History of the Lehigh Valley

 

History of the Lehigh Valley: containing a copious selection of the most interesting facts, traditions, biographical sketches, anecdotes, etc., etc., relating to its history and antiquities, with complete history of all its internal improvements, progress of the coal and iron trade, manufactures, etc.

Since the completion of the Lehigh Valley Railroad this region of country has been visited by thousands a large proportion of whom have come solely with the view of obtaining recreation, and a change from the old round of tours which, from frequent repetition, no longer yield them the same freshness of attraction as in former times. They have been gratified and delighted with the beauty of the scenery, novelty of the objects, and exhilarating salubrity of the mountain atmosphere. Many of them have returned from time to time, always finding something new on which they could dwell with pleasure. With but few exceptions, they have expressed their regret that a book descriptive of the many objects of interest had never been published. With the object in view of instructing not only the tourist, but also the resident of the Lehigh Valley, this volume was prepared. They endeavored to fulfil our promise made at the outset, to furnish an authentic and complete history of all the towns on the Lehigh Valley Railroad. To make the work still more entertaining, it has been profusely illustrated by beautiful lithographic views of the scenery, and portraits of the leading men in the valley.

We have commenced the work by an Outline History of Pennsylvania, and followed it by a History of Old Northampton County, Histories of Northampton, Lehigh, and Carbon Counties; complete histories of all the towns and villages in the valley, from their first settlement down to the present time; and histories of the Lehigh Canal, Lehigh Valley and Beaver Meadow Railroads, &c. &c.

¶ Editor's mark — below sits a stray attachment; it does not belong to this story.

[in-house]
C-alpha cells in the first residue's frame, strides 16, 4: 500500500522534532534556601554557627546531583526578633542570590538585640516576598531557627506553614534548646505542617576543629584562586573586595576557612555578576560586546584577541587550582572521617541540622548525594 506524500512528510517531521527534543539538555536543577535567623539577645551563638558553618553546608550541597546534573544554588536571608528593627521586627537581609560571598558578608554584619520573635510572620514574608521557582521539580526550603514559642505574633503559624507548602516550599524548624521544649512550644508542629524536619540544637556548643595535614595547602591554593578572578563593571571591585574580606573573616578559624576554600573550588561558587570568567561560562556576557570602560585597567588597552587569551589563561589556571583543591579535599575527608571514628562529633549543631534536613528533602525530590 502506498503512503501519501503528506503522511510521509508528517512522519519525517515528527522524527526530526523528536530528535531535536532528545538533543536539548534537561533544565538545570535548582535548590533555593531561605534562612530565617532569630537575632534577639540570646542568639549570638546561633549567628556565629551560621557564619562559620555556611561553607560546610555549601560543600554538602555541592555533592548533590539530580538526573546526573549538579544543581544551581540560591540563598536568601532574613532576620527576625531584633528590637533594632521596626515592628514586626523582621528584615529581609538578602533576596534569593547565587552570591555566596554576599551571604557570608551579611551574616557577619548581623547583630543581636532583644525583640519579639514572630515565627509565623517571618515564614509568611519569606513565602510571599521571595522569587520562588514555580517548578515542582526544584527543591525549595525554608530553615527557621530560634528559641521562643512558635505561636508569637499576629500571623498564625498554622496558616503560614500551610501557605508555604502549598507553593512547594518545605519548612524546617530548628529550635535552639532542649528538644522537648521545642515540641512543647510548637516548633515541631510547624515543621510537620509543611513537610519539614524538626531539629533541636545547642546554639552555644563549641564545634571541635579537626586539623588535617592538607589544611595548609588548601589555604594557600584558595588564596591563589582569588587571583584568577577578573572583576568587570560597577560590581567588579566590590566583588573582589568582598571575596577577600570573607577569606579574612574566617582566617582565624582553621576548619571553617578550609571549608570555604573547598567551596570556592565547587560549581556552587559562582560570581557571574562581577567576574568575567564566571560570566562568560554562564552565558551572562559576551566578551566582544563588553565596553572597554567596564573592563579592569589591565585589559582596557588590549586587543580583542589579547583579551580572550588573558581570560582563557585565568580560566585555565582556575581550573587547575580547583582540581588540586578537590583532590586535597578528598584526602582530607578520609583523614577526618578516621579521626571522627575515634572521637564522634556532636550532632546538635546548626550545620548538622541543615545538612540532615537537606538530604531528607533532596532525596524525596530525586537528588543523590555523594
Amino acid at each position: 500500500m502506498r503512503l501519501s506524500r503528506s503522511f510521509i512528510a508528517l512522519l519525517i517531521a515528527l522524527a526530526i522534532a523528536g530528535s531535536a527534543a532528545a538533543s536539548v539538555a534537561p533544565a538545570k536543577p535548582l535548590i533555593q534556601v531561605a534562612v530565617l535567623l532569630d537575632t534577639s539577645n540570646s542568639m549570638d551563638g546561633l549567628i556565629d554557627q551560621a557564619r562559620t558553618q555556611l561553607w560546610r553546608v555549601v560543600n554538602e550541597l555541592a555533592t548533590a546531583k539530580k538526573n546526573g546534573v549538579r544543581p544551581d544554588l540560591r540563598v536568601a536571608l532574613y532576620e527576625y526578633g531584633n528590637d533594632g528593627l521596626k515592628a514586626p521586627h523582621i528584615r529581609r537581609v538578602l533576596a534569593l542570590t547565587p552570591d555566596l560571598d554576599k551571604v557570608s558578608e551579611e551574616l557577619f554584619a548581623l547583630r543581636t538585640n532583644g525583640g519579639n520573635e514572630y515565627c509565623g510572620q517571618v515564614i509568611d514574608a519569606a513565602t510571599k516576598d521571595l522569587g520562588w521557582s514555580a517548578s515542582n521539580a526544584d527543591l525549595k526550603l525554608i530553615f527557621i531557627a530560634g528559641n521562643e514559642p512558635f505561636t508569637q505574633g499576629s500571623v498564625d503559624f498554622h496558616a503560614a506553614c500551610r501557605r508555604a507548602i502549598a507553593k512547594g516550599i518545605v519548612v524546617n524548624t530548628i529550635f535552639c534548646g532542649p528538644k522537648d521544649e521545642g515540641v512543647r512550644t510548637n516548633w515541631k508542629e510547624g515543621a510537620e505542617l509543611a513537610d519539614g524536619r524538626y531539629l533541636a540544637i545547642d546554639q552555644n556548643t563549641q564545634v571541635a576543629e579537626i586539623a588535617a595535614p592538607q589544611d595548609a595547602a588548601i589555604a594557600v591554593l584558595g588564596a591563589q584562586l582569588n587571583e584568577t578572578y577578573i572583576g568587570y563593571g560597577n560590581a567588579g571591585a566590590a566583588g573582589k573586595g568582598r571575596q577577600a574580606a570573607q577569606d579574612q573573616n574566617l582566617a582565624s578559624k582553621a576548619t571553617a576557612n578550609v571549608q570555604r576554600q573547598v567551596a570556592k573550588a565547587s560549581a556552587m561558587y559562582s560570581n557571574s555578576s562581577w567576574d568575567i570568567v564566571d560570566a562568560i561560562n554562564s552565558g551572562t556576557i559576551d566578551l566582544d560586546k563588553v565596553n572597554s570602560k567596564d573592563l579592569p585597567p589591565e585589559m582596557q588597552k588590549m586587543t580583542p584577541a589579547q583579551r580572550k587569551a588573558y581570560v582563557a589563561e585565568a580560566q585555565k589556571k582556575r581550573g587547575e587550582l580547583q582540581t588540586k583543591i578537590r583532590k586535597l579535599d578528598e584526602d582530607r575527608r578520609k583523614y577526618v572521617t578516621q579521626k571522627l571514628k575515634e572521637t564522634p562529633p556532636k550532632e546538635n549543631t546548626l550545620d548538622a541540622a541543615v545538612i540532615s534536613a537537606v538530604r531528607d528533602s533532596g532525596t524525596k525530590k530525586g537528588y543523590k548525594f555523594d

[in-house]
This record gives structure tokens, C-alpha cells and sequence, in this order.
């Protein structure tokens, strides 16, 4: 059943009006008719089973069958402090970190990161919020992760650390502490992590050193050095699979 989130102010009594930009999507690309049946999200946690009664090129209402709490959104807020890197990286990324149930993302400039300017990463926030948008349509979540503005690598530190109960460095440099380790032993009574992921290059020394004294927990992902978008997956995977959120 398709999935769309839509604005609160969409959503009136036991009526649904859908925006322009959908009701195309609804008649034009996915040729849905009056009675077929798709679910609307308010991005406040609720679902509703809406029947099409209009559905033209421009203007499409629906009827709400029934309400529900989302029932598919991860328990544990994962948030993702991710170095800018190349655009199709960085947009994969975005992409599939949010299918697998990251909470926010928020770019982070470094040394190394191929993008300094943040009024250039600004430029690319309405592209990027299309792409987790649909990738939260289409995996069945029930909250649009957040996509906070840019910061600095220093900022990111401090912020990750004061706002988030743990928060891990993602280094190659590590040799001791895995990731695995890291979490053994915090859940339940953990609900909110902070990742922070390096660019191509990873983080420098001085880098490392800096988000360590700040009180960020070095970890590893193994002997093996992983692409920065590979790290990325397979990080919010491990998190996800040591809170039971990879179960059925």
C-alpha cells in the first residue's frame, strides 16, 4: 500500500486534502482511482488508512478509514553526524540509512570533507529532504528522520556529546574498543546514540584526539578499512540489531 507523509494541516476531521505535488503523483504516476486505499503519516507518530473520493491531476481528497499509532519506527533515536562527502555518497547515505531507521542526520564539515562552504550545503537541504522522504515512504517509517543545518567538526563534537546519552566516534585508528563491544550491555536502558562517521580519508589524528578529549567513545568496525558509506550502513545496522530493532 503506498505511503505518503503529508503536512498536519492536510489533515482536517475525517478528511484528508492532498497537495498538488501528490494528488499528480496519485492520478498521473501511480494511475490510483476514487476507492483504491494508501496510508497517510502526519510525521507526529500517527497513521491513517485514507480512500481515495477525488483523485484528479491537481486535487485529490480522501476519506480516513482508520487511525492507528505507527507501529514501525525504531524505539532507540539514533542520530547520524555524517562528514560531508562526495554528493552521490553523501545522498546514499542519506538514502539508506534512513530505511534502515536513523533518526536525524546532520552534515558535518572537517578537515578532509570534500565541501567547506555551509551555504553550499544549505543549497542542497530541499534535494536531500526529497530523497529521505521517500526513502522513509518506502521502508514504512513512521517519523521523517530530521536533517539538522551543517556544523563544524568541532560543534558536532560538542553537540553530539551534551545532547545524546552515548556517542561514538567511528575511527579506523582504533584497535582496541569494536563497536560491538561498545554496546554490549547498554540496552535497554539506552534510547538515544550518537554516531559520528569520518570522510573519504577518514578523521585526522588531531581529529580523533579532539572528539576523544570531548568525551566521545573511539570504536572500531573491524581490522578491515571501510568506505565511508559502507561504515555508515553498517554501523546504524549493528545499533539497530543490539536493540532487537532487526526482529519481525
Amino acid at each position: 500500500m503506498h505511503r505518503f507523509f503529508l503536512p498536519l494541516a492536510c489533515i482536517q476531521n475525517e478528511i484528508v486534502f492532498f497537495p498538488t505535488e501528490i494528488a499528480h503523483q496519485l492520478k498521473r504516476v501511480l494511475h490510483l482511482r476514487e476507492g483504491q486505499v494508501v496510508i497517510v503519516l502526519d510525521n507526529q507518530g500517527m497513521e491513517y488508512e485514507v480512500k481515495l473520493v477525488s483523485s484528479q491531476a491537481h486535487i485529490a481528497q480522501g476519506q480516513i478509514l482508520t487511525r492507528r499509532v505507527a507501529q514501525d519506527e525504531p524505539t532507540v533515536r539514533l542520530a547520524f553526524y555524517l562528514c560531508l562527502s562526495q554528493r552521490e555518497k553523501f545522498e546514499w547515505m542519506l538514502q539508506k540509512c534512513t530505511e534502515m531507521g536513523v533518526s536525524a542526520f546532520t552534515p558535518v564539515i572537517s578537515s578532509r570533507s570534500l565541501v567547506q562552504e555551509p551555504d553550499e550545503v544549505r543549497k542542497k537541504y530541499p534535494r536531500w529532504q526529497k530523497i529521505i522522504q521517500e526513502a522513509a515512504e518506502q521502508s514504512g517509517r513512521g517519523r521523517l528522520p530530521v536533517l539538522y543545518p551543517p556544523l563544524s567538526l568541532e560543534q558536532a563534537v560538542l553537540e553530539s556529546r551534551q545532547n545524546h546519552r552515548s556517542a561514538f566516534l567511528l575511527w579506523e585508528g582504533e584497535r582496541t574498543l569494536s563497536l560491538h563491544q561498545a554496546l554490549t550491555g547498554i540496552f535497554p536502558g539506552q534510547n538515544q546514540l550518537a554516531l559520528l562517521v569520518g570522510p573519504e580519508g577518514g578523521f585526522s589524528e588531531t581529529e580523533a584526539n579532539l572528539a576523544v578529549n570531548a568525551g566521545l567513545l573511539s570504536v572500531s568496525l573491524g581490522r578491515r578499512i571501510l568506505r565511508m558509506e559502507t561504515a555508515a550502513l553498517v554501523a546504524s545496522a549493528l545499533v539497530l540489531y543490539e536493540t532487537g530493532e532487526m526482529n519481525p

The short biographical sketches interspersed throughout the work, of men distinguished in their own community, but not much beyond, seldom find an appropriate place in a history of the ordinary form, and yet it is important that they should be preserved. The topographical and statistical information embodied in the work, is designed to connect the history of the past with the present state of manners and improvements, and to present the features of the two periods in striking contrast: and although to some minds these details may seem out of place in an historical work, yet it should be remembered that the statistics of today may be the history of ten years hence. Many of the facts here recorded, both statistical and historical, may seem trivial or tediously minute to the general reader, and yet such facts have a local interest, and for that reason have been inserted. The materials for the work have not been gathered without great personal labor and heavy expense. Recourse has not only been had to many private and public libraries, but the compiler has spent much time in each of the counties, examining ancient newspapers and musty manuscripts, conversing with aged pioneers, and collecting from them orally many interesting facts never before published, which otherwise would probably not have been preserved.